Perhaps, this cacophony of seemingly non-related subjects elevated to ‘high-art’ discussion by those already mentioned, strengthened Jeremy’s resolve and action. Certainly, the total coherence of late Moons, in size, projection, shape, part to whole, colour and amount, are colossal in strength and conception, and although never, I believe, a conscious attempt by Jeremy to answer those at that time who said that, ‘Painting and sculpture are dead’, (he wouldn’t have bothered to act in such a demeaning way!), they show and demonstrate, (if demonstration were necessary) and in the most powerful way, that those critics (already mentioned) were totally and utterly wrong!
Jeremy also held his course through the adverse criticism aimed at him from closer to home. Several English painters of his generation who had not only adopted New York painting styles, but also acted as though they were still living a ‘Cedar Tavern’ style of life during the 1960s, were particularly dismissive of Jeremy’s work. They enacted a kind of false manly bravado where they even spoke with mid-Atlantic accents! These detractors, including painters such as John Hoyland, Basil Beattie, John Edwards etc, criticised Jeremy’s lack of ‘painterliness’. His ‘clean lines’ and unbroken fields of colour worried them. They wanted to see impastoed paint, hands-on references, the stuff of manliness, as they thought of it.
Their reaction to Jeremy’s  ‘modus operandum’ was perhaps predictable. The ‘hands-on’  approach to painting that they had adopted from the New York abstract school, placed great emphasis on the painting ‘evolving’ during the process of its making.
Marks, colour, emphasis, etc. would make the final image through an empirical approach in its making, directly onto the painting’s canvas surface. Jeremy’s ‘a priori’ approach to his work was completely alien to their (as above) sub-American painting processes. 
In Jeremy’s method the final painting was conceived before the stretcher was made, through a series of small-sized coloured pastel works on paper. The size, shape, colour and divisions of the canvas surface, decided upon through the development of these small works on paper, were made prior to the actual canvas. Any adjustments to any of the above constituents of the composition were made at this preparatory stage and not on the canvas itself. This also explains the series-type of small works on paper, where adjustments are made from one to another.
Of course, Jeremy’s understanding of the consequences relating the small preparatory works to the final and large painted statement had come about, and was finely tuned, through his experience of having done this numerous times over the years. This process and artist’s practice is as old as the Renaissance and a stock-in-trade technique of its artists, and those who over the centuries followed on.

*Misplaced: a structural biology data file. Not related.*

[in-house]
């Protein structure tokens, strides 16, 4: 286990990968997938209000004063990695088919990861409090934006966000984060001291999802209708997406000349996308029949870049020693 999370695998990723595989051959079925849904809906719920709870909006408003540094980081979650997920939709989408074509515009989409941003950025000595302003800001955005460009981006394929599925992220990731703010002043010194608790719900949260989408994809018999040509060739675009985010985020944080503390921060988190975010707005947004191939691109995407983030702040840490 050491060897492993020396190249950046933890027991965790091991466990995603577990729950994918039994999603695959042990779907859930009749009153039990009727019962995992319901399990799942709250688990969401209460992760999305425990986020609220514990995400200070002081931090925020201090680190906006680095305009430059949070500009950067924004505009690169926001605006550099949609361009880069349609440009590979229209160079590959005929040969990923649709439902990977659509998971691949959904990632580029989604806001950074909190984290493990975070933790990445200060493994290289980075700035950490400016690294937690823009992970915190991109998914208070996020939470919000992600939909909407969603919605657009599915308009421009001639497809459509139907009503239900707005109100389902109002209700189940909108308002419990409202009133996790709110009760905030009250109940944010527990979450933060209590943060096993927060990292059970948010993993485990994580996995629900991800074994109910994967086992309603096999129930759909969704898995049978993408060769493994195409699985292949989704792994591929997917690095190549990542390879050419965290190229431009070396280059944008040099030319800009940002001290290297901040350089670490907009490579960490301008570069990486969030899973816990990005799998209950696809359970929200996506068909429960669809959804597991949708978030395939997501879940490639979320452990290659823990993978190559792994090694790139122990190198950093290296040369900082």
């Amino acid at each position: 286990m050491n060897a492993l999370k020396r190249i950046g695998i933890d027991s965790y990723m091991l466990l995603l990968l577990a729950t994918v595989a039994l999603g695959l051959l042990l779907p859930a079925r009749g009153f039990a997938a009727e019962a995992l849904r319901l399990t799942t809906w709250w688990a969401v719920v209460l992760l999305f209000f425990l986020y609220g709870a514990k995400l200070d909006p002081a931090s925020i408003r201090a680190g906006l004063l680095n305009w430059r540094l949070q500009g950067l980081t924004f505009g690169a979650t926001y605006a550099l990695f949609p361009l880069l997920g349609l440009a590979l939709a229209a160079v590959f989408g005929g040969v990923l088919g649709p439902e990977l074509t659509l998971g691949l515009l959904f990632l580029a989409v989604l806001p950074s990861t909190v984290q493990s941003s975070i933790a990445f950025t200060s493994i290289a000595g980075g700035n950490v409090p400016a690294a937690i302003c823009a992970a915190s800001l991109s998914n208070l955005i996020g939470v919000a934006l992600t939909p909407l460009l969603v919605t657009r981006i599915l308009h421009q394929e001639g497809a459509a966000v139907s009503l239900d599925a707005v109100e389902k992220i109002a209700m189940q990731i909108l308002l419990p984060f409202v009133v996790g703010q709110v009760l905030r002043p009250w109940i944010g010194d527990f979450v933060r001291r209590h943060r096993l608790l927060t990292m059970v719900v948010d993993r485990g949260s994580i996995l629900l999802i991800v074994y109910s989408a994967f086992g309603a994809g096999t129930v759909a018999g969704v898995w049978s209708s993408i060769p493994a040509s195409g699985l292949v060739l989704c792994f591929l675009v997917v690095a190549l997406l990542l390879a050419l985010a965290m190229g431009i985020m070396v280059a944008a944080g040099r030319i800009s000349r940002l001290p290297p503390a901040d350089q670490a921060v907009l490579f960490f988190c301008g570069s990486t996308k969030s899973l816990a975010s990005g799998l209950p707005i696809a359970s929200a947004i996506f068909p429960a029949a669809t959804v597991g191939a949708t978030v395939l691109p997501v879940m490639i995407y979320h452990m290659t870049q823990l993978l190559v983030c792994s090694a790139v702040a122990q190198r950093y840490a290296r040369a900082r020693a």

The New York abstract artists, and we mustn’t forget those European artists of Soulage; Matta; Miro etc, who enforced by ideas from Surrealism were pioneers in evolving the look of the canvas through working directly onto it and without transferring prior drawings or scaling up from them.
This spontaneity of action and reaction could be expressed through the liveliness of the mark onto the surface of the painted canvas. Forms and shapes could also be evolved during this process some drummed up from the sub-conscious. This latter manifestation being a key component of Surrealist technique. Jeremy’s conceptual approach to the canvas and its final form was not against this style of painting4 as outlined above, it was another style, Jeremy’s style of painting. However, it may be said with some certainty that Jeremy’s paintings are imbued with an air of Englishness. This contrasted with the prevailing American style mentioned above and also contributed to the criticism levelled about Jeremy’s paintings by some of those contemporary artists previously named.
His emphasis on the conscious intelligence of the artist in the decision making process of the painting’s composition is laid bare in the final painting and made as positive as is possible. He did not hedge his bets or waffle the edges in the act of painting. The realised painting for him was as a clear cut extension of his conscious thinking laid bare. In fact, he appeared determined to make the difference between his thought and the finalised painting as small and imperceptible as possible. Any extraneous differences that appeared to intrude between these two states were quickly erased and expunged. In this sense Jeremy was more a conceptual artist, albeit a painter, than most of those so-called, who followed and were mistakenly exalted by the likes of Harrison, Cork and others.
Jeremy has seen off those mistaken, and in some cases wilfully destructive critical accusations made about his working methods and painting, his work transcending the ‘sell by date’ and looking as fresh today in the twenty-first century as when they were conceived and painted.

Pity the same cannot be said of the work of some of Jeremy's detractors and contemporaries, including those mentioned above.